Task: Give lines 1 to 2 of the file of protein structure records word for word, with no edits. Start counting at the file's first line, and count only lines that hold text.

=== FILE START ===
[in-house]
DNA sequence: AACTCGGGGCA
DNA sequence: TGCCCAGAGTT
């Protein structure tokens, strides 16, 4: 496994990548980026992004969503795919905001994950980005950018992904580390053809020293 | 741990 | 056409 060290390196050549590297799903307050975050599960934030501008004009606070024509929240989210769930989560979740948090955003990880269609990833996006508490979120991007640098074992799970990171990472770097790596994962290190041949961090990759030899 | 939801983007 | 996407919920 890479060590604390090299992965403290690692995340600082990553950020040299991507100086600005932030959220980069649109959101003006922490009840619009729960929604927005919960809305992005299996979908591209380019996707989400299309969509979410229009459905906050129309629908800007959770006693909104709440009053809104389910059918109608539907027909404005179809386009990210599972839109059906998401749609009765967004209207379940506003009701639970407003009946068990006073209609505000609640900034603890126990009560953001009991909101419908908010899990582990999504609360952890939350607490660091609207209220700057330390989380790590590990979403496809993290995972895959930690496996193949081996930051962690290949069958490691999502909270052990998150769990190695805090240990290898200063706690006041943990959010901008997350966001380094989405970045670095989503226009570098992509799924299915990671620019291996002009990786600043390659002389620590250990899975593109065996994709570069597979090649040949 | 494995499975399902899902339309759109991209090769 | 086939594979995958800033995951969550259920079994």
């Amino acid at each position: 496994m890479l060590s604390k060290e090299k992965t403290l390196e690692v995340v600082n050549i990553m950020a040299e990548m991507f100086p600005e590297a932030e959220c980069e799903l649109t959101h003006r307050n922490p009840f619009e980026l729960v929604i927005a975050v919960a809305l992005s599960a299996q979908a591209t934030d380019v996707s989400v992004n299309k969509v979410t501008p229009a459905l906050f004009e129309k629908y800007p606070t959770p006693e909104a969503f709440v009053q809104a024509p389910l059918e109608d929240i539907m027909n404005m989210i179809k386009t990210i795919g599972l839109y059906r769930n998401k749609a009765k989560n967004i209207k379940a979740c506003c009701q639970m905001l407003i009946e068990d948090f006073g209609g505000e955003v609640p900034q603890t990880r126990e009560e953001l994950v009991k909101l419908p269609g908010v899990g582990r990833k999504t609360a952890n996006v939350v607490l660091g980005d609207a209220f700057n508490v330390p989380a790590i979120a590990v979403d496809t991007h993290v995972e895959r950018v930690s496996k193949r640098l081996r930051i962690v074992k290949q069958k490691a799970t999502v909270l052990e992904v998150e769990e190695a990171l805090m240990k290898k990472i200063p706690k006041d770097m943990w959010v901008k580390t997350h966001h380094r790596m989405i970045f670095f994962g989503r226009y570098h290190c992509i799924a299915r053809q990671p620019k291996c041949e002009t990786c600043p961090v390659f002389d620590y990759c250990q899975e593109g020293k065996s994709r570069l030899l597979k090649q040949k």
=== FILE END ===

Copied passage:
[in-house]
DNA sequence: AACTCGGGGCA